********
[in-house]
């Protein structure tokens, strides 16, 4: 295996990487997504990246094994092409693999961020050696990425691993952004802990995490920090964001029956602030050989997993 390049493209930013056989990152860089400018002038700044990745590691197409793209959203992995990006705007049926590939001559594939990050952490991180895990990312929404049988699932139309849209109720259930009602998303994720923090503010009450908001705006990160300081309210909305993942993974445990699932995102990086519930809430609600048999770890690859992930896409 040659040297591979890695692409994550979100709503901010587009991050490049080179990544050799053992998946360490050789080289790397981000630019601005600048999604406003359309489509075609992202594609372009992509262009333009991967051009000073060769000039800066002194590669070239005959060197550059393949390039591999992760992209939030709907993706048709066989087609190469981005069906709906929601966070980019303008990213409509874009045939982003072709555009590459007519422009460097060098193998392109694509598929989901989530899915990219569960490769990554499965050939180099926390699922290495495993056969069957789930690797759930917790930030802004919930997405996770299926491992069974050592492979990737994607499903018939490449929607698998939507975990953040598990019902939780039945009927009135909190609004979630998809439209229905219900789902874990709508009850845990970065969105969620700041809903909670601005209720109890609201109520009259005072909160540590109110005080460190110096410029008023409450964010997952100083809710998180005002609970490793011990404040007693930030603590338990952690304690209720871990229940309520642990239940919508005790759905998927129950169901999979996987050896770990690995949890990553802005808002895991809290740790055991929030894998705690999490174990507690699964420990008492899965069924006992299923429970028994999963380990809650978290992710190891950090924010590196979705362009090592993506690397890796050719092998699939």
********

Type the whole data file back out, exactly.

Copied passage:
[in-house]
């Protein structure tokens, strides 16, 4: 295996990487997504990246094994092409693999961020050696990425691993952004802990995490920090964001029956602030050989997993 390049493209930013056989990152860089400018002038700044990745590691197409793209959203992995990006705007049926590939001559594939990050952490991180895990990312929404049988699932139309849209109720259930009602998303994720923090503010009450908001705006990160300081309210909305993942993974445990699932995102990086519930809430609600048999770890690859992930896409 040659040297591979890695692409994550979100709503901010587009991050490049080179990544050799053992998946360490050789080289790397981000630019601005600048999604406003359309489509075609992202594609372009992509262009333009991967051009000073060769000039800066002194590669070239005959060197550059393949390039591999992760992209939030709907993706048709066989087609190469981005069906709906929601966070980019303008990213409509874009045939982003072709555009590459007519422009460097060098193998392109694509598929989901989530899915990219569960490769990554499965050939180099926390699922290495495993056969069957789930690797759930917790930030802004919930997405996770299926491992069974050592492979990737994607499903018939490449929607698998939507975990953040598990019902939780039945009927009135909190609004979630998809439209229905219900789902874990709508009850845990970065969105969620700041809903909670601005209720109890609201109520009259005072909160540590109110005080460190110096410029008023409450964010997952100083809710998180005002609970490793011990404040007693930030603590338990952690304690209720871990229940309520642990239940919508005790759905998927129950169901999979996987050896770990690995949890990553802005808002895991809290740790055991929030894998705690999490174990507690699964420990008492899965069924006992299923429970028994999963380990809650978290992710190891950090924010590196979705362009090592993506690397890796050719092998699939």